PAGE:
Those taking the 2012 nonpartisan House Public Information Services Office State Fair Opinion Poll are almost evenly split on the legalization of firecrackers, bottle rockets and other consumer fireworks.
Of the more than 9,000 people participating in this year's poll, 48% believe such fireworks should be legalized, while 45% are against the idea. More than 7% are undecided or have no opinion.
The poll is an informal, unscientific survey of issues discussed in prior legislative sessions and may be topics of discussion in 2013.
Gov. Mark Dayton vetoed a bill in 2012 to expand legal fireworks in Minnesota to include bottle rockets, firecrackers and other fireworks classified by the American Pyrotechnics Association as consumer fireworks. "Most Minnesotans are responsible enough to ignite and explode those inherently dangerous devices properly and safely. Unfortunately some are not," Dayton wrote in his veto message.
Current Minnesota law allows for the use of party poppers, snappers, toy smoke devices, snakes, glow worms or sparklers, but supporters note that many Minnesotans already cross into neighboring states to spend their money for other consumer fireworks and will continue to do so.
A number of items that are taxable in stores, such as books, movies and music, are not subject to sales tax when downloaded from the Internet. Polltakers are also nearly split on the state collecting sales tax on these items with 47% in favor of the idea and 45% against.
A pair of education issues received support of polltakers.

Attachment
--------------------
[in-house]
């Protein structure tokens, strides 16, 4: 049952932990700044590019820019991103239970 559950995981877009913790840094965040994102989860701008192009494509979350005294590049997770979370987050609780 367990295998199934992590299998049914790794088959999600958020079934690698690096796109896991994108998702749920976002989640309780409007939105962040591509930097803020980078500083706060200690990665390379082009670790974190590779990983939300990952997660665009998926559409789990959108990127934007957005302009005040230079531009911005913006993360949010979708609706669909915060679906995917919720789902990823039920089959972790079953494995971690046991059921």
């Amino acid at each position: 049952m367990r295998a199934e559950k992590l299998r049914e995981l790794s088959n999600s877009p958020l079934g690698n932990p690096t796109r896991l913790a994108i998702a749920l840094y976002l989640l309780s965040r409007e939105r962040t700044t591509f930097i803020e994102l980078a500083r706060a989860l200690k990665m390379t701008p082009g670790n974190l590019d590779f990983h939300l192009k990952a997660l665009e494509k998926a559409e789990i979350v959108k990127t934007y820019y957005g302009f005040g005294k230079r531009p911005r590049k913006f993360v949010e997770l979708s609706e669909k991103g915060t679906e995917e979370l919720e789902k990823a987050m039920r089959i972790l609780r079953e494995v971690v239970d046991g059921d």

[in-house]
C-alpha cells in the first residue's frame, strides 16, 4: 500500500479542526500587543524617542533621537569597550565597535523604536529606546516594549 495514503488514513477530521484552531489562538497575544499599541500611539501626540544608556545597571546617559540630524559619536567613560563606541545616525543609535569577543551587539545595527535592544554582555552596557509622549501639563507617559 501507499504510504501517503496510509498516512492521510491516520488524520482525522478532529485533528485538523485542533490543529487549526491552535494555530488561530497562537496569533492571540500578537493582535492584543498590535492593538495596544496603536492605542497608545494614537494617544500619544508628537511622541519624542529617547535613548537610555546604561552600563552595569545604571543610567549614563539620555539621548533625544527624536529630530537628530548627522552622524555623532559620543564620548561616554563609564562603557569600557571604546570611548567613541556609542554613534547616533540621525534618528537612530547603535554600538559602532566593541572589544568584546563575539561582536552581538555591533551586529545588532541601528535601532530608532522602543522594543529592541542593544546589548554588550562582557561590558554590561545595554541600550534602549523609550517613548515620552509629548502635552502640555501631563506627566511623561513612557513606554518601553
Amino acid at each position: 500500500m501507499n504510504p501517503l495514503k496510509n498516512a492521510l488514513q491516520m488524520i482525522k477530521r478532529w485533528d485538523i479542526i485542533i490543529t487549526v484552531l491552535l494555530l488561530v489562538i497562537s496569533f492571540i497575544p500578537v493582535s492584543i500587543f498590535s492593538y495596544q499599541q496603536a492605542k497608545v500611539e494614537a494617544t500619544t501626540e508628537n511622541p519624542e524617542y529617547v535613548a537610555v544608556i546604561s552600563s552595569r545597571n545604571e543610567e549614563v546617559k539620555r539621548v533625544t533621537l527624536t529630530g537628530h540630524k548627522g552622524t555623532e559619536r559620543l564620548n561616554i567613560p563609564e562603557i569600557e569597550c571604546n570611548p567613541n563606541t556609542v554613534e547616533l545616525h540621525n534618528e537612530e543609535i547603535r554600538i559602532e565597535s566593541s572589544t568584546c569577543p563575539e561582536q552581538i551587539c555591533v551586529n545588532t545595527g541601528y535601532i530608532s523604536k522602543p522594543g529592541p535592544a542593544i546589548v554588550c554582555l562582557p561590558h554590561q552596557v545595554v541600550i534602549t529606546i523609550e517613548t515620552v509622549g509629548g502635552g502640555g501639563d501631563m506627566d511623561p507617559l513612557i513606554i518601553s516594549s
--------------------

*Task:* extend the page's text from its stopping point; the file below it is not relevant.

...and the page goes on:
Nearly 72% believe school districts should be authorized to use performance evaluations in making teacher layoff decisions, rather than basing the cuts on seniority. More than 56% support the idea of all school districts being permitted to start classes before Labor Day.
Two questions received overwhelmingly positive responses from people who took the poll.
Nearly 93% believe that employers should not be allowed to require employees to provide their social media passwords, such as those for Facebook and Twitter, as a condition of employment. Additionally, 85% of those filling out the opinion poll believe Lao-American and Hmong-American veterans who fought with the United States during the Vietnam War should be eligible for burial in the state cemetery near Camp Ripley.
More than half of the polltakers—53%--believe a higher legislative threshold should be established when it comes to getting constitutional amendments on the ballot, such as this year's photo identification and defining marriage questions. Currently, a simple majority in the House and Senate is needed to put a question before state voters.
Polltakers also believe:
• motorcyclists should be required to wear a helmet (70%)
• companies violating environmental laws should be ineligible for state tax breaks or subsidies (67%)
• liquor stores should be permitted to open on Sundays (63%)
• the right to defend oneself should not be expanded so that a person must no longer retreat before using force, including lethal force, against an attacker in a public place (48%)
• each parent in a child custody dispute should not be guaranteed at least 45% of parenting time (45.5%). However, more than 27% had no opinion or were undecided on the issue.
Source: House of Representatives Public Information Services